Losing my mind over Losing My Mind: 10 top takes on Sondheim’s classic

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“Sometimes I stand in the middle of the floor” … With the National’s highly anticipated production of Follies (Dominic Cooke directing a cast of 37 and an orchestra of 21, lest you forget) about to start previews, I thought I’d listen to about a hundred different versions of perhaps its most famous song – Losing My Mind – and try and decide on a top ten, with the assumption of course that whatever Imelda Staunton will do with the song will be completely, utterly, life-changingly extraordinary (no pressure Meldz).

1. Marin Mazzie – I may as well start off being controversial but this is my absolute favourite version of the song. Taken from Sondheim’s 80th birthday party filmed live at Avery Fisher Hall, New York City in March 2010, it is just spell-binding. The purity of her performance, the way she lets her voice crack towards the end, those two tear-jerking breaths as the song finishes, sheer perfection. Also, find yourself someone who looks at you the way Donna Murphy looks at Mazzie at 4.07 #lifegoals

2. Barbara Cook – A choice made all the more poignant by Cook’s passing last week, this rendition comes from the 1985 recording at the Lincoln Centre where she played Sally in a staged concert. Cook manages the not-inconsiderable feat of making her impassioned interpretation seem entirely effortless, her shimmering soprano flowing with beautiful emotion. 3 Julia McKenzieLondon’s original Sally, McKenzie played the role at the Shaftesbury Theatre and was nominated for an Olivier (losing to Nichola McAuliffe for Kiss Me Kate). The fullness of her tone creates a much richer sound to the song which is, well, just lovely. Check out this live version too. 4 Liza MinnelliLiza.The Pet Shop Boys.Those dance moves.What more could you ask for? I either want to walk down the aisle to this or have it played as my coffin goes into the flames. 5 Maria FriedmanFriedman is surely one of our finest interpreters of Sondheim’s work but I don’t think she has ever had the opportunity to play Sally. Fortunately for us, she has tackled this song in concert and here she nails it, with the brilliant Jason Carr on piano. 6 Tim CurryA rare male version (for this list at least). You might find stronger voices but none with this much charisma oozing from every line. 7 Charlotte PageTaken from the 2013 Opéra de Toulon production, which was conveniently recorded for posterity, the relatively unheralded Page offers up some powerhouse emotion which is thrillingly melodramatic (plus David Charles Abell’s band sound amazing here). 8 Jeremy JordanA much freer interpretation than most of the others and in Jordan’s delectable hands, it is dreamy indeed. 9 Ute LemperUte’s version from her City of Strangers album also makes it on for the audacity of Bruno Fontaine’s jazz arrangement, perfectly suited to the inimitable voice of this most superlative of interpreters. 10 Bernadette PetersLove her or hate her, Peters’ relationship with Sondheim is unquestionable and the way in which she wrestles with the song here in compelling, especially in the anger of the final lines which suddenly dissipates into something exquisitely heavenly with its floated final note. Bonus mentionsSpeaking of final notes, Rebecca Caine’s here is a thing of real beauty. and I was lucky enough to see it live at this 80th birthday concert at the King’s Head. Another version for which I have great affection as I heard it live, Ruthie Henshall played Sally at the Royal Albert Hall in 2015 and though this is rehearsal footage, her voice still sounds glorious. And last but by no means least, Dorothy Collins’ classic version from the first ever production of Follies in 1971 has the beauty of being the closest to Sondheim’s original vision. (and interestingly, you see just how strong the songwriting is that it has endured so strongly in the 40 plus years since it was written). So over to you Imelda, what delights will you offer up…(c) Johan Persson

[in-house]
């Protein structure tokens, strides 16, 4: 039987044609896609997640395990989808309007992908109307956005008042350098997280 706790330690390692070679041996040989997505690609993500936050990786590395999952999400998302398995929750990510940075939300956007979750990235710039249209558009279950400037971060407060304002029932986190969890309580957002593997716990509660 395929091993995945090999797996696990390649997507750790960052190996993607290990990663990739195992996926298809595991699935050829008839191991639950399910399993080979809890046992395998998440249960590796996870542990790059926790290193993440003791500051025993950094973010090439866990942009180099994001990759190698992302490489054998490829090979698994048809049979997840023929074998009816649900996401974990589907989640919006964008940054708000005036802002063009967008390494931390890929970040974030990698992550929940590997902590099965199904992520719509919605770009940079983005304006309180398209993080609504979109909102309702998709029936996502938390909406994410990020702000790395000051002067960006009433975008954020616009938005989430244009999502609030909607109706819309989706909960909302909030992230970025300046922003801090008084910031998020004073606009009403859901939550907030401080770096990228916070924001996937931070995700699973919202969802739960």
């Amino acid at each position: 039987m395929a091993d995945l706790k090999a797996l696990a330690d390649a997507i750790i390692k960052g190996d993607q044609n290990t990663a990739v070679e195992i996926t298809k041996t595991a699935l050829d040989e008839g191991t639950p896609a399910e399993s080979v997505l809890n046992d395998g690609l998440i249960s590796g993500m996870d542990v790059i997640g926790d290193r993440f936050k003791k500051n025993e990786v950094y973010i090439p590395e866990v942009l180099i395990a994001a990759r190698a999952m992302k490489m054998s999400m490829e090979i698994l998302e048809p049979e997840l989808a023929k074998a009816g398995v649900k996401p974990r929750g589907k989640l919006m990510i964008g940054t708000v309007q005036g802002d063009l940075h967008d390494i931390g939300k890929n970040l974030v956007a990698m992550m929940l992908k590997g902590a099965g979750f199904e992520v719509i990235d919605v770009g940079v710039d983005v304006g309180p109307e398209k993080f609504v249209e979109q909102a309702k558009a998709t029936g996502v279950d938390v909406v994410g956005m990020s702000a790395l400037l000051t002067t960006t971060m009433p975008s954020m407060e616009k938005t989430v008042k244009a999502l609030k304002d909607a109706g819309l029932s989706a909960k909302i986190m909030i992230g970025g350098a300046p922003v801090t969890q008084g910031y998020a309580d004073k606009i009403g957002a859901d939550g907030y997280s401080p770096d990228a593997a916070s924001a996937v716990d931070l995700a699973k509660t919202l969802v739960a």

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Ian Foster
Since 2003, Ian Foster has been writing reviews of plays, sometimes with a critical element, on his blog Ought to Be Clowns, which has been listed as one of the UK's Top Ten Theatre Blogs by Lastminute.com, Vuelio and Superbreak. He averages more than 350+ shows a year. He says: "Call me a reviewer, a critic or a blogger, and you will apparently put someone or other's nose out of joint! So take it or leave it, essentially this is my theatrical diary, recording everything I go to see at the theatre in London and beyond, and venturing a little into the worlds of music and film/TV where theatrical connections can be made."
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Ian Foster on FacebookIan Foster on RssIan Foster on Twitter
Ian Foster
Since 2003, Ian Foster has been writing reviews of plays, sometimes with a critical element, on his blog Ought to Be Clowns, which has been listed as one of the UK's Top Ten Theatre Blogs by Lastminute.com, Vuelio and Superbreak. He averages more than 350+ shows a year. He says: "Call me a reviewer, a critic or a blogger, and you will apparently put someone or other's nose out of joint! So take it or leave it, essentially this is my theatrical diary, recording everything I go to see at the theatre in London and beyond, and venturing a little into the worlds of music and film/TV where theatrical connections can be made."

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